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THE STORY - SUMMARY AND NOTES

ACT I, SCENE II

LINES 1-29

After everything we've heard about him, it's something of a shock to see Othello for the first time. Where is the raging demon that Iago and Brabantio have been talking about? Othello, even under pressure, is cool and reasonable.

Outside of the inn where Othello and Desdemona are staying, Iago lies to Othello. He tells the Moor how much he wanted to stab Roderigo for what he was saying about the general. Iago boasts of having defended the Moor's good name.

Iago is trying to stir Othello's anger, lying about Roderigo, and warning him of Brabantio's power. He doesn't succeed. Othello is confident that his record of bravery and achievement will outweigh anyone's doubts. Othello is of royal blood (although he isn't considered royalty in Venice), and feels he deserves the honors he's been awarded. These are not idle boasts. We'll soon see how valuable he is to the Venetian government.

We also feel his love for Desdemona. He says that his love for her is the only reason he would ever sacrifice his freedom, more valuable to him than the wealth of the sea.


LINES 30-36

Othello's refusal to hide when he thinks Brabantio is nearby is further proof of his bravery. He says,

I must be found. My parts, my title, and my perfect soul Shall manifest me rightly. Act I, Scene ii, lines 34-36 Do you admire Othello's self-assurance at this point, or do you find him arrogant? Can anyone claim to have a guilt-free conscience? After all, wasn't his elopement with Desdemona unfair to Brabantio?

Shouldn't Othello feel some guilt for having run off with Desdemona without a word to her father?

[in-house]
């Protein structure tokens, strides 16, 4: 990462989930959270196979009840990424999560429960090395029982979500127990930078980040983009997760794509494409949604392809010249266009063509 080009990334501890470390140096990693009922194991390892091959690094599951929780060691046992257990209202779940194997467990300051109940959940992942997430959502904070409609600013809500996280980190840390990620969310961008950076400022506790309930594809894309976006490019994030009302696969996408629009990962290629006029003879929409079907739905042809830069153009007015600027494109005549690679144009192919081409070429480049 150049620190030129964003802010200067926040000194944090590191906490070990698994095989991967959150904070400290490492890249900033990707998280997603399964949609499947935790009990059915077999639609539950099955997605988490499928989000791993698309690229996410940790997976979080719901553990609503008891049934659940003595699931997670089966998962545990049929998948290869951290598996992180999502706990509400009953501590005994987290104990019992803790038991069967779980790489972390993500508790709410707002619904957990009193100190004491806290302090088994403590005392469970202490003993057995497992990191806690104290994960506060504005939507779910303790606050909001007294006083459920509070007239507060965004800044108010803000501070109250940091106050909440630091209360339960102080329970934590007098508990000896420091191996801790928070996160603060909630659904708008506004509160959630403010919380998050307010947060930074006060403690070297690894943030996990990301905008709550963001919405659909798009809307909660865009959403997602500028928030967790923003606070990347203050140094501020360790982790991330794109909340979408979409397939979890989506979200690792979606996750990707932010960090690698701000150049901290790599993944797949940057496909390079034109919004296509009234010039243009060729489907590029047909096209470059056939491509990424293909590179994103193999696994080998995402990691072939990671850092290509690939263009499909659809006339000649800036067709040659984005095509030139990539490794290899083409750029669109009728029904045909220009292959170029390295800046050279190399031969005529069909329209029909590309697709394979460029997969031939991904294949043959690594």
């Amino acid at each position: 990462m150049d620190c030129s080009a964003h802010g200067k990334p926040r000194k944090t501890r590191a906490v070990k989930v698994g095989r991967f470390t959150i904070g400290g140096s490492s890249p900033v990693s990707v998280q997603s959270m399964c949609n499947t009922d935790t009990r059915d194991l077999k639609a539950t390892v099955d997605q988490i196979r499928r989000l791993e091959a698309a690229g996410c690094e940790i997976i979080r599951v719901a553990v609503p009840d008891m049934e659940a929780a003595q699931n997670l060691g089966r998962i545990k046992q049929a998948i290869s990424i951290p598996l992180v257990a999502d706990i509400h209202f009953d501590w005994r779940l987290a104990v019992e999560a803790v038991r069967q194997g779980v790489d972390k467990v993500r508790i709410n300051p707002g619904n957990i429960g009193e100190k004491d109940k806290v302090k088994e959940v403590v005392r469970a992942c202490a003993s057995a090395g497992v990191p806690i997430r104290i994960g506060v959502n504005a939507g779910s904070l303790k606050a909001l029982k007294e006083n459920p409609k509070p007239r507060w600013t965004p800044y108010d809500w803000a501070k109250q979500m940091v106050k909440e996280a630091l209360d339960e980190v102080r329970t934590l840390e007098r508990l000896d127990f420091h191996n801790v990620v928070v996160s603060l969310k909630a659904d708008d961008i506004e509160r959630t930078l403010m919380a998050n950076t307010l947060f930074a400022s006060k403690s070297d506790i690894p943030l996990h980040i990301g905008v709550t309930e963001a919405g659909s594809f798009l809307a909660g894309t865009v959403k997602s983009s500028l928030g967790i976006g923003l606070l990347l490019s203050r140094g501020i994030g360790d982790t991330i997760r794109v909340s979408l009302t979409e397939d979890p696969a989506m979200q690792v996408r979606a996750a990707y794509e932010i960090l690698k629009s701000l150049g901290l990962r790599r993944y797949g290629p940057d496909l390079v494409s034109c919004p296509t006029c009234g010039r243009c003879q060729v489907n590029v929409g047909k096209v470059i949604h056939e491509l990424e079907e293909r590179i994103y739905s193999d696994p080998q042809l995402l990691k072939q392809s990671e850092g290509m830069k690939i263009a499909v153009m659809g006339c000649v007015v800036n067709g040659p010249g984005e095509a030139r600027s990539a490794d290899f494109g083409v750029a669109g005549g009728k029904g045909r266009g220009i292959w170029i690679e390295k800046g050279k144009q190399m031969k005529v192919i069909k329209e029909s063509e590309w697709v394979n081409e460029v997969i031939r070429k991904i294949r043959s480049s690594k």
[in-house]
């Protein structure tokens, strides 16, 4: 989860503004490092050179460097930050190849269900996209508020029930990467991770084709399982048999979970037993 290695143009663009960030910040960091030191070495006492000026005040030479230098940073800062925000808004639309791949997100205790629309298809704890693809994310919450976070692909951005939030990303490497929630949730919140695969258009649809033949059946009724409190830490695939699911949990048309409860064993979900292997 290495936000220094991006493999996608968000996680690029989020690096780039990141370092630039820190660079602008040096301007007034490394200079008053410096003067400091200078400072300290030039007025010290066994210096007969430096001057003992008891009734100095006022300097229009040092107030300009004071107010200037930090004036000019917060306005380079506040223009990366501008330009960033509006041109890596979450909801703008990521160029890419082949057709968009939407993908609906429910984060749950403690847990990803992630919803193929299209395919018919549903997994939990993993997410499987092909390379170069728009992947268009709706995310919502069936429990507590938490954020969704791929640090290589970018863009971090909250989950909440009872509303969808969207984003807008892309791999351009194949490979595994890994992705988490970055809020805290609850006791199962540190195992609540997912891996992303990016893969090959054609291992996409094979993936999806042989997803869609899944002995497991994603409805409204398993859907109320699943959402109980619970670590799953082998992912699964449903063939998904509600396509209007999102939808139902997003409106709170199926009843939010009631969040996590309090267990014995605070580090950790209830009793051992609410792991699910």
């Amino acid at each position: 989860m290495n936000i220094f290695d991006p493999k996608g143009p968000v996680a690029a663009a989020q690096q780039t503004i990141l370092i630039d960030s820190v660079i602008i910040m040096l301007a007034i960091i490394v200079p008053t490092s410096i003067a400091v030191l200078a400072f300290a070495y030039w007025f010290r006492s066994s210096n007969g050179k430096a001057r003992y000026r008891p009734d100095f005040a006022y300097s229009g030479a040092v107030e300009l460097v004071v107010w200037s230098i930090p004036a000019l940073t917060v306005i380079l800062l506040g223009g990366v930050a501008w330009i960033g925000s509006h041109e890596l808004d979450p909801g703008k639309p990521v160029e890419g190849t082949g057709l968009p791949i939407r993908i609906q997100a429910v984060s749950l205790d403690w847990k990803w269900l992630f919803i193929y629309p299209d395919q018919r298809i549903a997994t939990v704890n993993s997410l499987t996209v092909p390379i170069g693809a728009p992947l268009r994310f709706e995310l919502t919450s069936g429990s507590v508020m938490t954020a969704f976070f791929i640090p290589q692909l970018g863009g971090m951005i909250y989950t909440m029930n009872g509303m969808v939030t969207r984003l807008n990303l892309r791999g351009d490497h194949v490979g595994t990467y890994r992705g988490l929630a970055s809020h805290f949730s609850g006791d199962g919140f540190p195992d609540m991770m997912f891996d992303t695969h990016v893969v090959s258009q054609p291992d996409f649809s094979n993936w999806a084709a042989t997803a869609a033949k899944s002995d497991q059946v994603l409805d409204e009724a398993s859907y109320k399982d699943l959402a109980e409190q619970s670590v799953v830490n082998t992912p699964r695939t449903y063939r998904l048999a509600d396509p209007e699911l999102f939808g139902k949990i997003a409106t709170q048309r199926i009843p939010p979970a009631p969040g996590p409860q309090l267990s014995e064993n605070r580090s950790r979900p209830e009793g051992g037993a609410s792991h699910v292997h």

The truth, as so often happens in real life, is to be found between two extremes. Othello is neither completely guilty nor perfect. But his decision to face Brabantio is honorable and right. Othello seems worthy of our respect, and the more we respect him, the worse his eventual fate will seem.

LINES 37-101

Someone besides Brabantio wants to see Othello. Cassio and his men come to tell him he's needed at the Senate chambers for an emergency war council. Without complaint (and don't forget that this is Othello's honeymoon night!) Othello goes inside, probably to tell Desdemona where he is going.

He returns to face Brabantio's fury. Advising both sides to put away their swords, Othello remains calm while Brabantio accuses him of using "foul charms," "drugs or minerals," to seduce his daughter. The old man says that there's no other way Desdemona could have chosen Othello over the handsome young men of Venice. And to punish Othello for his sorcery, Brabantio wants to send him to prison.

How calm could you be in such a situation? Anyone might be tempted to return insult for insult, but Othello simply wonders aloud how the Duke will react, since he is waiting right now for Othello in the Senate chambers.

By not reacting, Othello has put Brabantio on the defensive. For all of the old man's power, he can't fight the Duke's wishes. Brabantio can only hope that the Senate will see his personal crisis as he sees it-as Desdemona's kidnapping. If not, Brabantio says, the government might as well be run by slaves and non-Christians-an obvious reference to Othello's background.

By the end of the scene, our opinion of Othello is more balanced than it was. We still don't know the circumstances of his marriage, but we do see him act admirably in a crisis, and when his honor and reputation are at stake, Othello chooses peace where others might fight.

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